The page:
In the great tradition of ‘laurel or yanny’ and ‘the dress’, yet another illusion has hit social media and users can’t agree on an answer.
Twitter user @benonwine posted the optical illusion to his page on 16 February, asking his followers what number they saw within the image.
This was enough to spark a muddle of responses, with over 5,300 responses and wildly varying answers.
But what do you see in the image?
Numerical optical illusion causes confusion
The image shows a circle with a black and white zig-zag patterns with numbers hidden within the circle.
The alternating zig-zag gives the impression that the image is moving, which leads to the optical illusion.
User Benonwine asked his followers: “Do you see a number?
“If so, what number?”
‘Should I book an appointment with my GP?’
The images has sparked a lively debate on Twitter, with some users about their eyesight as a result of the challenge.
They said: “45 283… and what’s the catch? Should I book an appointment with my GP?”
Another said: “I can only see 528. Does that mean anything about my eyesight?”
Former Olympian Sharron Davies MBE also got involved in the debate, stating that she could see 15283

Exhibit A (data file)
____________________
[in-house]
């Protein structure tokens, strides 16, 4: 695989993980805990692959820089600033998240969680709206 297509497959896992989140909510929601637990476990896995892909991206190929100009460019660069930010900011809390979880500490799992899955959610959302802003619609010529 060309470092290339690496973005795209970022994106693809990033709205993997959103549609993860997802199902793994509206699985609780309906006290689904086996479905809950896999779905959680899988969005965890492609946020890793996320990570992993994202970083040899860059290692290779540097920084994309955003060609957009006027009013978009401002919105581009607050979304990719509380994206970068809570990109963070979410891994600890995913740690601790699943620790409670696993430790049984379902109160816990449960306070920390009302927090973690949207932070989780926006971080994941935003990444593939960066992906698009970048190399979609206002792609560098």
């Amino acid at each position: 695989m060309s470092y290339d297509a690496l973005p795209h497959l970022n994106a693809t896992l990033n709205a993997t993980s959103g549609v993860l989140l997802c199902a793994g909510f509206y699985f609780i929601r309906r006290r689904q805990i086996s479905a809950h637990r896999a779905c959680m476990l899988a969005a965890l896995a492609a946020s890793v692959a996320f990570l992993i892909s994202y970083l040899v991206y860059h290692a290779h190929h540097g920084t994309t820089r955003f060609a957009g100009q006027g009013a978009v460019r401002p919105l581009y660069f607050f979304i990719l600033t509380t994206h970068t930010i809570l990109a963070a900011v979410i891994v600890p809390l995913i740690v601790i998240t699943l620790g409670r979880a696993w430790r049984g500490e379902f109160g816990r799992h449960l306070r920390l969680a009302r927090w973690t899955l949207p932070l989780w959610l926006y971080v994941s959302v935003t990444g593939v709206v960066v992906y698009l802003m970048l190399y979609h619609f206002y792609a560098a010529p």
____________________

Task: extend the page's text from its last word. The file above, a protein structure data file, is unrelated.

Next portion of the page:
Alongside these answers, other say that the number in the image is 3452839.
This answer looks to be the correct one - if you change the contrast on the image the numbers 3452839 are shown much clearer.
Users have also used method such as slowly scrolling down their notification centre on their phone to blur to the image to see the numbers.
How does an optical illusion work?
The numerical image is just one of many optical illusions that has set social media raving in the past few years.
The most famous viral image was the infamous dress - which saw people argue over whether the garment was blue and black or white and gold.
Queensland Brain Institute say that confusion stemming from images such as these are a result of a disconnect between the brain and our eyes.
They said: “Optical illusions happen when our brain and eyes try to speak to each other in simple language but the interpretation gets a bit mixed-up.
“For example, it thinks our eyes told it something is moving but that’s not what the eyes meant to say to the brain.”
This means that static images can often look as through they are moving.
However, it is not clear why this miscommunication happens, with the institute adding: “A lot of scientists have worked very hard for many years trying to understand how optical illusions work.
“But the truth is, in many cases, we still don’t know for sure exactly how our brain and eyes work together to create these illusions.
“We know that information that our eyes gather goes on a long, complicated journey as it travels to the brain. Some of the confusion happens early in that journey. Other optical illusions can only be explained by really complicated processes way down the line in that journey.”